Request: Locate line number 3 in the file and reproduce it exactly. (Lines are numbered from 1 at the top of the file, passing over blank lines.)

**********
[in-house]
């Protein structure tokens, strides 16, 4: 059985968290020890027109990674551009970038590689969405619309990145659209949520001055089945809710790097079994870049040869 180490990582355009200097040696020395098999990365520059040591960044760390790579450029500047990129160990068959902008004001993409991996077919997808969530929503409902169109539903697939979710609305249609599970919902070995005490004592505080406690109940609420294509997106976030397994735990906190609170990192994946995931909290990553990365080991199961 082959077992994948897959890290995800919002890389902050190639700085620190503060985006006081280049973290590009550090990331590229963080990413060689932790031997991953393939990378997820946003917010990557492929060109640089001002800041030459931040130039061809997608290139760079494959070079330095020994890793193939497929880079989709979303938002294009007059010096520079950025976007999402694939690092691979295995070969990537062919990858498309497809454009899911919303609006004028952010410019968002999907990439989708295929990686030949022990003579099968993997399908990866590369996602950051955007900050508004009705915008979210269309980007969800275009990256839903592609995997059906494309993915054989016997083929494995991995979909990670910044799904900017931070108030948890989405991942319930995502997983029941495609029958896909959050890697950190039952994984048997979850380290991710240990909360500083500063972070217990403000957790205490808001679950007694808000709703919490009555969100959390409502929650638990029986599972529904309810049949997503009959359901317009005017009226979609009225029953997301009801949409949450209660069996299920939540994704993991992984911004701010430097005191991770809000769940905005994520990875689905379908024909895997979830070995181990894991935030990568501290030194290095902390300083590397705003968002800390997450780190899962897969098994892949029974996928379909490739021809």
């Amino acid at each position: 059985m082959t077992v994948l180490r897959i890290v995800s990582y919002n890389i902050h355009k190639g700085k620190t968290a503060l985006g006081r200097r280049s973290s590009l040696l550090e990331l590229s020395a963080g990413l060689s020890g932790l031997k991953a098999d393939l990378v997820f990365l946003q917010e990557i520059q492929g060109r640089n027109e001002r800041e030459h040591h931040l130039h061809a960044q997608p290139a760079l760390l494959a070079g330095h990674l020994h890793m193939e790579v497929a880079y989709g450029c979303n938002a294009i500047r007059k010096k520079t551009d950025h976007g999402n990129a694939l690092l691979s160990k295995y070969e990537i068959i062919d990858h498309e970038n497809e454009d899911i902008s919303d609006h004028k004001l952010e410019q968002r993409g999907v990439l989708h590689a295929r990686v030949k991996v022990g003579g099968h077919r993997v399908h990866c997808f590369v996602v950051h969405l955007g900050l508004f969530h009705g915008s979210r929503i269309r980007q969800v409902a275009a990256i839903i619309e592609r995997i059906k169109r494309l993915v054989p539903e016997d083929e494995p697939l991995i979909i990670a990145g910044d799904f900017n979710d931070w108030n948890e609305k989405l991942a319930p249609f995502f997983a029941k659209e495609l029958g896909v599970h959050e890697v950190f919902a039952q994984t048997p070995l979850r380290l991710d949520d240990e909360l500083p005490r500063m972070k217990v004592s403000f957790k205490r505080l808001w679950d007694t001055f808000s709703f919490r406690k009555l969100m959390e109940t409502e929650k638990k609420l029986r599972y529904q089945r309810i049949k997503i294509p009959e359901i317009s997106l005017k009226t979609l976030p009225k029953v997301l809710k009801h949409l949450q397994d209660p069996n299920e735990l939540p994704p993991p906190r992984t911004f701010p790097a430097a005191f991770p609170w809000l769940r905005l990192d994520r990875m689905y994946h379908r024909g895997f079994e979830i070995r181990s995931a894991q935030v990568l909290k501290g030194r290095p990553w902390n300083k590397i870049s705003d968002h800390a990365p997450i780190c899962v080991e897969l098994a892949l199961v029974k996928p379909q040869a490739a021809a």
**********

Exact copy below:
């Amino acid at each position: 059985m082959t077992v994948l180490r897959i890290v995800s990582y919002n890389i902050h355009k190639g700085k620190t968290a503060l985006g006081r200097r280049s973290s590009l040696l550090e990331l590229s020395a963080g990413l060689s020890g932790l031997k991953a098999d393939l990378v997820f990365l946003q917010e990557i520059q492929g060109r640089n027109e001002r800041e030459h040591h931040l130039h061809a960044q997608p290139a760079l760390l494959a070079g330095h990674l020994h890793m193939e790579v497929a880079y989709g450029c979303n938002a294009i500047r007059k010096k520079t551009d950025h976007g999402n990129a694939l690092l691979s160990k295995y070969e990537i068959i062919d990858h498309e970038n497809e454009d899911i902008s919303d609006h004028k004001l952010e410019q968002r993409g999907v990439l989708h590689a295929r990686v030949k991996v022990g003579g099968h077919r993997v399908h990866c997808f590369v996602v950051h969405l955007g900050l508004f969530h009705g915008s979210r929503i269309r980007q969800v409902a275009a990256i839903i619309e592609r995997i059906k169109r494309l993915v054989p539903e016997d083929e494995p697939l991995i979909i990670a990145g910044d799904f900017n979710d931070w108030n948890e609305k989405l991942a319930p249609f995502f997983a029941k659209e495609l029958g896909v599970h959050e890697v950190f919902a039952q994984t048997p070995l979850r380290l991710d949520d240990e909360l500083p005490r500063m972070k217990v004592s403000f957790k205490r505080l808001w679950d007694t001055f808000s709703f919490r406690k009555l969100m959390e109940t409502e929650k638990k609420l029986r599972y529904q089945r309810i049949k997503i294509p009959e359901i317009s997106l005017k009226t979609l976030p009225k029953v997301l809710k009801h949409l949450q397994d209660p069996n299920e735990l939540p994704p993991p906190r992984t911004f701010p790097a430097a005191f991770p609170w809000l769940r905005l990192d994520r990875m689905y994946h379908r024909g895997f079994e979830i070995r181990s995931a894991q935030v990568l909290k501290g030194r290095p990553w902390n300083k590397i870049s705003d968002h800390a990365p997450i780190c899962v080991e897969l098994a892949l199961v029974k996928p379909q040869a490739a021809a």